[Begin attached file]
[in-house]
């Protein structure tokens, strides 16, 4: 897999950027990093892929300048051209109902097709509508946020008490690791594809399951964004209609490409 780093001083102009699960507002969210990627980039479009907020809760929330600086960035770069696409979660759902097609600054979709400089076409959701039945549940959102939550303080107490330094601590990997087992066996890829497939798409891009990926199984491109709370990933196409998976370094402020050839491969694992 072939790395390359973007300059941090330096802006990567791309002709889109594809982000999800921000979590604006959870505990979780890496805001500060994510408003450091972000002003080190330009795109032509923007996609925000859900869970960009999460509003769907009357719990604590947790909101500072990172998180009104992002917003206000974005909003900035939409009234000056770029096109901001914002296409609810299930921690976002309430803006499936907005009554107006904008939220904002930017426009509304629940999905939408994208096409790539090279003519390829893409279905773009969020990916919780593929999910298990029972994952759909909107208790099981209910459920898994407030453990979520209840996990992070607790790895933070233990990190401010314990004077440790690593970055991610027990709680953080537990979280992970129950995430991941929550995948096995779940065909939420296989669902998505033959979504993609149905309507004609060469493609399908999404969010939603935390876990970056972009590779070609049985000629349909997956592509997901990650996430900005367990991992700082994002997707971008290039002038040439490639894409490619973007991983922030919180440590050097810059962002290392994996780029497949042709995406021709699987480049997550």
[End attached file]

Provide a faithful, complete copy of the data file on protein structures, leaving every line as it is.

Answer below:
[in-house]
């Protein structure tokens, strides 16, 4: 897999950027990093892929300048051209109902097709509508946020008490690791594809399951964004209609490409 780093001083102009699960507002969210990627980039479009907020809760929330600086960035770069696409979660759902097609600054979709400089076409959701039945549940959102939550303080107490330094601590990997087992066996890829497939798409891009990926199984491109709370990933196409998976370094402020050839491969694992 072939790395390359973007300059941090330096802006990567791309002709889109594809982000999800921000979590604006959870505990979780890496805001500060994510408003450091972000002003080190330009795109032509923007996609925000859900869970960009999460509003769907009357719990604590947790909101500072990172998180009104992002917003206000974005909003900035939409009234000056770029096109901001914002296409609810299930921690976002309430803006499936907005009554107006904008939220904002930017426009509304629940999905939408994208096409790539090279003519390829893409279905773009969020990916919780593929999910298990029972994952759909909107208790099981209910459920898994407030453990979520209840996990992070607790790895933070233990990190401010314990004077440790690593970055991610027990709680953080537990979280992970129950995430991941929550995948096995779940065909939420296989669902998505033959979504993609149905309507004609060469493609399908999404969010939603935390876990970056972009590779070609049985000629349909997956592509997901990650996430900005367990991992700082994002997707971008290039002038040439490639894409490619973007991983922030919180440590050097810059962002290392994996780029497949042709995406021709699987480049997550």